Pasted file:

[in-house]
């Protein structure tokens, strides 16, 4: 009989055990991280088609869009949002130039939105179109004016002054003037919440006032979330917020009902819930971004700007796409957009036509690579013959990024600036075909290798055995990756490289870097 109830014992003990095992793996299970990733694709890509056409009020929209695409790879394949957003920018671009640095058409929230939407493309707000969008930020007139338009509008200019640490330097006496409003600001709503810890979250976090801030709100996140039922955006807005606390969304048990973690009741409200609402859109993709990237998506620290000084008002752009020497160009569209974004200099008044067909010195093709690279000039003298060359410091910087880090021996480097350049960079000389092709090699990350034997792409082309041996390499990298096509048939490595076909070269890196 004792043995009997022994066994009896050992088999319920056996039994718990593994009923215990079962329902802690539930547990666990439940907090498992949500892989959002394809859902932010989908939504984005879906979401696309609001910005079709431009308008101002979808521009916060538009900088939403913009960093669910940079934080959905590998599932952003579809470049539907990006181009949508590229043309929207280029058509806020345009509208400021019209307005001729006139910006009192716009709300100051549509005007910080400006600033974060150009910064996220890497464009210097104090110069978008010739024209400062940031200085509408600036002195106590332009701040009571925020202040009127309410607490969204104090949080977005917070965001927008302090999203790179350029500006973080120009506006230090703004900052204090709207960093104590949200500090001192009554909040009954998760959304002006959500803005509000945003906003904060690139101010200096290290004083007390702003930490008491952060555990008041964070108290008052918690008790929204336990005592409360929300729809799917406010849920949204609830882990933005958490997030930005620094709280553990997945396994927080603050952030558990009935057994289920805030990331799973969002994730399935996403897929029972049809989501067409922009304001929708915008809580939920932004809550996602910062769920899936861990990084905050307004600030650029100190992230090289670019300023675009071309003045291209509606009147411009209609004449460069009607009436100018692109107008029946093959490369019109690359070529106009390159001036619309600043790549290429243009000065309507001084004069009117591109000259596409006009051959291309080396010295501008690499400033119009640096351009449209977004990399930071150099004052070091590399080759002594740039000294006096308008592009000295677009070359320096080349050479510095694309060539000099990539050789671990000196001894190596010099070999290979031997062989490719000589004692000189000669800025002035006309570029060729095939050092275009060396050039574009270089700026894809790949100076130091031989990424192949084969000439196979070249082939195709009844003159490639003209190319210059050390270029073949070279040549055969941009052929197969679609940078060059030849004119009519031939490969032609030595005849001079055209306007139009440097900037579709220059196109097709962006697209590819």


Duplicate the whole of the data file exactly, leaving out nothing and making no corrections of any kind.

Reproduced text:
[in-house]
């Protein structure tokens, strides 16, 4: 009989055990991280088609869009949002130039939105179109004016002054003037919440006032979330917020009902819930971004700007796409957009036509690579013959990024600036075909290798055995990756490289870097 109830014992003990095992793996299970990733694709890509056409009020929209695409790879394949957003920018671009640095058409929230939407493309707000969008930020007139338009509008200019640490330097006496409003600001709503810890979250976090801030709100996140039922955006807005606390969304048990973690009741409200609402859109993709990237998506620290000084008002752009020497160009569209974004200099008044067909010195093709690279000039003298060359410091910087880090021996480097350049960079000389092709090699990350034997792409082309041996390499990298096509048939490595076909070269890196 004792043995009997022994066994009896050992088999319920056996039994718990593994009923215990079962329902802690539930547990666990439940907090498992949500892989959002394809859902932010989908939504984005879906979401696309609001910005079709431009308008101002979808521009916060538009900088939403913009960093669910940079934080959905590998599932952003579809470049539907990006181009949508590229043309929207280029058509806020345009509208400021019209307005001729006139910006009192716009709300100051549509005007910080400006600033974060150009910064996220890497464009210097104090110069978008010739024209400062940031200085509408600036002195106590332009701040009571925020202040009127309410607490969204104090949080977005917070965001927008302090999203790179350029500006973080120009506006230090703004900052204090709207960093104590949200500090001192009554909040009954998760959304002006959500803005509000945003906003904060690139101010200096290290004083007390702003930490008491952060555990008041964070108290008052918690008790929204336990005592409360929300729809799917406010849920949204609830882990933005958490997030930005620094709280553990997945396994927080603050952030558990009935057994289920805030990331799973969002994730399935996403897929029972049809989501067409922009304001929708915008809580939920932004809550996602910062769920899936861990990084905050307004600030650029100190992230090289670019300023675009071309003045291209509606009147411009209609004449460069009607009436100018692109107008029946093959490369019109690359070529106009390159001036619309600043790549290429243009000065309507001084004069009117591109000259596409006009051959291309080396010295501008690499400033119009640096351009449209977004990399930071150099004052070091590399080759002594740039000294006096308008592009000295677009070359320096080349050479510095694309060539000099990539050789671990000196001894190596010099070999290979031997062989490719000589004692000189000669800025002035006309570029060729095939050092275009060396050039574009270089700026894809790949100076130091031989990424192949084969000439196979070249082939195709009844003159490639003209190319210059050390270029073949070279040549055969941009052929197969679609940078060059030849004119009519031939490969032609030595005849001079055209306007139009440097900037579709220059196109097709962006697209590819």